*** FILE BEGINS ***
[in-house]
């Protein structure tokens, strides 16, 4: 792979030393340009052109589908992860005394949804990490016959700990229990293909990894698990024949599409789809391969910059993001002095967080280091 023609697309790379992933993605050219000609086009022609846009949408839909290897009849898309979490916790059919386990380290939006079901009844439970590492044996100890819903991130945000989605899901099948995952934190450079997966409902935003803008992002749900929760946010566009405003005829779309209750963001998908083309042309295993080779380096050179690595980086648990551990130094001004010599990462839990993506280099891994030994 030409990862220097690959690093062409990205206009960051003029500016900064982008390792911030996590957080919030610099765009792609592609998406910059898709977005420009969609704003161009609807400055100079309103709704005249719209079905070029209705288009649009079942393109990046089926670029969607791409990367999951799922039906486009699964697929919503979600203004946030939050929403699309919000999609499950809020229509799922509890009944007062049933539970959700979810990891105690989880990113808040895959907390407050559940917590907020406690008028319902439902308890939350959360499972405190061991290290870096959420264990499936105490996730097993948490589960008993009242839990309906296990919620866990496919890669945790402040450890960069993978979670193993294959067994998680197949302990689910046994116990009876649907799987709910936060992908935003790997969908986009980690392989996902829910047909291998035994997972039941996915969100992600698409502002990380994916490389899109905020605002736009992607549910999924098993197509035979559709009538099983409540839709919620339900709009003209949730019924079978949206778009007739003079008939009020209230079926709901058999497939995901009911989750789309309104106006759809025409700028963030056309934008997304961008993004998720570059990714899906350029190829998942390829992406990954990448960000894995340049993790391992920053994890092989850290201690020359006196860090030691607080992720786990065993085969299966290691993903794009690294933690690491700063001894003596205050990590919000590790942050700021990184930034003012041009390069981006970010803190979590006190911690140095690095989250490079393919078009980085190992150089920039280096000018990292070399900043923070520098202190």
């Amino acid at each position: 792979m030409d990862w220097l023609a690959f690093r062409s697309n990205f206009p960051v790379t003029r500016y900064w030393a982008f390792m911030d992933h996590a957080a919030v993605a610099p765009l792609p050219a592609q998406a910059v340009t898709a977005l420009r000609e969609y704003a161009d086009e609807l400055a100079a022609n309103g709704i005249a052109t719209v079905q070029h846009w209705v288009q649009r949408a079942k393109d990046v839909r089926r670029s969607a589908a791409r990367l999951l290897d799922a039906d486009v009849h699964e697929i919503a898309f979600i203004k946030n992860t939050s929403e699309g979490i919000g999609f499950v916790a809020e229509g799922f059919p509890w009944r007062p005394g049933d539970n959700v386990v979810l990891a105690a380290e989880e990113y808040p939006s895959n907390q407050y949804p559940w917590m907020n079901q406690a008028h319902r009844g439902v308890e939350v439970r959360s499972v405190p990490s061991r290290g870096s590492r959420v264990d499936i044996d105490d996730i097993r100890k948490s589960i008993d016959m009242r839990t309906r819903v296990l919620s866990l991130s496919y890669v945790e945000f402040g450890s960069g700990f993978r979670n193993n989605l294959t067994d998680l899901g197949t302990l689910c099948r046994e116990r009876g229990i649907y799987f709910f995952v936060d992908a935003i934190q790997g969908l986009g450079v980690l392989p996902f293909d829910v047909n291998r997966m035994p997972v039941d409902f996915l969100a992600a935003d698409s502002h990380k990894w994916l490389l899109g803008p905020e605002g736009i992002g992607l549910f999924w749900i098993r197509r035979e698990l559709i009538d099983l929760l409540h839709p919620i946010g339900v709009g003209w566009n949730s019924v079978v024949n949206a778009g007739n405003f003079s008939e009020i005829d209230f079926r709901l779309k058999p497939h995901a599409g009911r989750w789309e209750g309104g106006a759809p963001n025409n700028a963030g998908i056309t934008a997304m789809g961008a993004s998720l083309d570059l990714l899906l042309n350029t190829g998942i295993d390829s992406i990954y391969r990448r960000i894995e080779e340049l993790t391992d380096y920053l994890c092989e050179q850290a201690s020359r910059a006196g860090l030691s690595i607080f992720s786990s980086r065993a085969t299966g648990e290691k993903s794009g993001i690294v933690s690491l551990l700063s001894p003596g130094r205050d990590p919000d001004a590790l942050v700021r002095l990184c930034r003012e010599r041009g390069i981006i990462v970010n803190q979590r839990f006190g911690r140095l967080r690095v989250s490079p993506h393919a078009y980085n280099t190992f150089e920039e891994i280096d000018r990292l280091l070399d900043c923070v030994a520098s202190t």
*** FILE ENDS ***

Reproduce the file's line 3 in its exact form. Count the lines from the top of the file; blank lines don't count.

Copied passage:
């Amino acid at each position: 792979m030409d990862w220097l023609a690959f690093r062409s697309n990205f206009p960051v790379t003029r500016y900064w030393a982008f390792m911030d992933h996590a957080a919030v993605a610099p765009l792609p050219a592609q998406a910059v340009t898709a977005l420009r000609e969609y704003a161009d086009e609807l400055a100079a022609n309103g709704i005249a052109t719209v079905q070029h846009w209705v288009q649009r949408a079942k393109d990046v839909r089926r670029s969607a589908a791409r990367l999951l290897d799922a039906d486009v009849h699964e697929i919503a898309f979600i203004k946030n992860t939050s929403e699309g979490i919000g999609f499950v916790a809020e229509g799922f059919p509890w009944r007062p005394g049933d539970n959700v386990v979810l990891a105690a380290e989880e990113y808040p939006s895959n907390q407050y949804p559940w917590m907020n079901q406690a008028h319902r009844g439902v308890e939350v439970r959360s499972v405190p990490s061991r290290g870096s590492r959420v264990d499936i044996d105490d996730i097993r100890k948490s589960i008993d016959m009242r839990t309906r819903v296990l919620s866990l991130s496919y890669v945790e945000f402040g450890s960069g700990f993978r979670n193993n989605l294959t067994d998680l899901g197949t302990l689910c099948r046994e116990r009876g229990i649907y799987f709910f995952v936060d992908a935003i934190q790997g969908l986009g450079v980690l392989p996902f293909d829910v047909n291998r997966m035994p997972v039941d409902f996915l969100a992600a935003d698409s502002h990380k990894w994916l490389l899109g803008p905020e605002g736009i992002g992607l549910f999924w749900i098993r197509r035979e698990l559709i009538d099983l929760l409540h839709p919620i946010g339900v709009g003209w566009n949730s019924v079978v024949n949206a778009g007739n405003f003079s008939e009020i005829d209230f079926r709901l779309k058999p497939h995901a599409g009911r989750w789309e209750g309104g106006a759809p963001n025409n700028a963030g998908i056309t934008a997304m789809g961008a993004s998720l083309d570059l990714l899906l042309n350029t190829g998942i295993d390829s992406i990954y391969r990448r960000i894995e080779e340049l993790t391992d380096y920053l994890c092989e050179q850290a201690s020359r910059a006196g860090l030691s690595i607080f992720s786990s980086r065993a085969t299966g648990e290691k993903s794009g993001i690294v933690s690491l551990l700063s001894p003596g130094r205050d990590p919000d001004a590790l942050v700021r002095l990184c930034r003012e010599r041009g390069i981006i990462v970010n803190q979590r839990f006190g911690r140095l967080r690095v989250s490079p993506h393919a078009y980085n280099t190992f150089e920039e891994i280096d000018r990292l280091l070399d900043c923070v030994a520098s202190t």